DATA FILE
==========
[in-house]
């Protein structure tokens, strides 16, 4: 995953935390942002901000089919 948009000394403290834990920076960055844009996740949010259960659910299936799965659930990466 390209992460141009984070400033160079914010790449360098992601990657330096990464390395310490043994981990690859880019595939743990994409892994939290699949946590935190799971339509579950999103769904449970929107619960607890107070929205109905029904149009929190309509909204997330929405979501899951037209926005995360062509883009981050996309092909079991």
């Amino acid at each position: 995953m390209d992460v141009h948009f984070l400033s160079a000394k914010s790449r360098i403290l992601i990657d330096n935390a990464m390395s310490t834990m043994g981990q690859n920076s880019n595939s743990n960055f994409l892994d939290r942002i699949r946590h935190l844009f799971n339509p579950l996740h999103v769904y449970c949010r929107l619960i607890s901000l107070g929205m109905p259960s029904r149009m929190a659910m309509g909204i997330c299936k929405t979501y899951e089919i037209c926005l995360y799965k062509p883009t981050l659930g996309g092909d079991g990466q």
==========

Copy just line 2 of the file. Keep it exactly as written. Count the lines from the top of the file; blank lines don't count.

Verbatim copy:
């Protein structure tokens, strides 16, 4: 995953935390942002901000089919 948009000394403290834990920076960055844009996740949010259960659910299936799965659930990466 390209992460141009984070400033160079914010790449360098992601990657330096990464390395310490043994981990690859880019595939743990994409892994939290699949946590935190799971339509579950999103769904449970929107619960607890107070929205109905029904149009929190309509909204997330929405979501899951037209926005995360062509883009981050996309092909079991």